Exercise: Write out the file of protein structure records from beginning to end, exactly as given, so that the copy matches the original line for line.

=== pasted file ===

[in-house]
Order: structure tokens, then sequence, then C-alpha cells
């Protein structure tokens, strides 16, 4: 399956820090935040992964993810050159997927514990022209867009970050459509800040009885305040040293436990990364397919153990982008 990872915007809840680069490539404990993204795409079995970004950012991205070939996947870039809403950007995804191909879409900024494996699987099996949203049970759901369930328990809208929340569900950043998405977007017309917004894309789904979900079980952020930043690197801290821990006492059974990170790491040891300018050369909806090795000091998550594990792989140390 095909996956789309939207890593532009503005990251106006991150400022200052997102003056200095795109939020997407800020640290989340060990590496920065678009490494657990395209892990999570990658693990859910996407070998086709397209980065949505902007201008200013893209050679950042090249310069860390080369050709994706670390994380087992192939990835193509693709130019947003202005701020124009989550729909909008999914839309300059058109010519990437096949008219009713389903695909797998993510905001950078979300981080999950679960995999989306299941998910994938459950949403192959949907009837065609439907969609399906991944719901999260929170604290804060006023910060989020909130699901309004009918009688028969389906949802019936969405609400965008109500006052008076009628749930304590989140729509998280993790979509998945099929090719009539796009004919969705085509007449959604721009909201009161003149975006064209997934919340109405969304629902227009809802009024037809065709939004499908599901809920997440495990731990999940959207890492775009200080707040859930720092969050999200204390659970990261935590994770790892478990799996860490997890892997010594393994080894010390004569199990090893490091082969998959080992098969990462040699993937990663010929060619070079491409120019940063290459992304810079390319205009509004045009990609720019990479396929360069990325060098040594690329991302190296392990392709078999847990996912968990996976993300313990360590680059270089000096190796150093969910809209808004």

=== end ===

[in-house]
Order: structure tokens, then sequence, then C-alpha cells
């Protein structure tokens, strides 16, 4: 399956820090935040992964993810050159997927514990022209867009970050459509800040009885305040040293436990990364397919153990982008 990872915007809840680069490539404990993204795409079995970004950012991205070939996947870039809403950007995804191909879409900024494996699987099996949203049970759901369930328990809208929340569900950043998405977007017309917004894309789904979900079980952020930043690197801290821990006492059974990170790491040891300018050369909806090795000091998550594990792989140390 095909996956789309939207890593532009503005990251106006991150400022200052997102003056200095795109939020997407800020640290989340060990590496920065678009490494657990395209892990999570990658693990859910996407070998086709397209980065949505902007201008200013893209050679950042090249310069860390080369050709994706670390994380087992192939990835193509693709130019947003202005701020124009989550729909909008999914839309300059058109010519990437096949008219009713389903695909797998993510905001950078979300981080999950679960995999989306299941998910994938459950949403192959949907009837065609439907969609399906991944719901999260929170604290804060006023910060989020909130699901309004009918009688028969389906949802019936969405609400965008109500006052008076009628749930304590989140729509998280993790979509998945099929090719009539796009004919969705085509007449959604721009909201009161003149975006064209997934919340109405969304629902227009809802009024037809065709939004499908599901809920997440495990731990999940959207890492775009200080707040859930720092969050999200204390659970990261935590994770790892478990799996860490997890892997010594393994080894010390004569199990090893490091082969998959080992098969990462040699993937990663010929060619070079491409120019940063290459992304810079390319205009509004045009990609720019990479396929360069990325060098040594690329991302190296392990392709078999847990996912968990996976993300313990360590680059270089000096190796150093969910809209808004």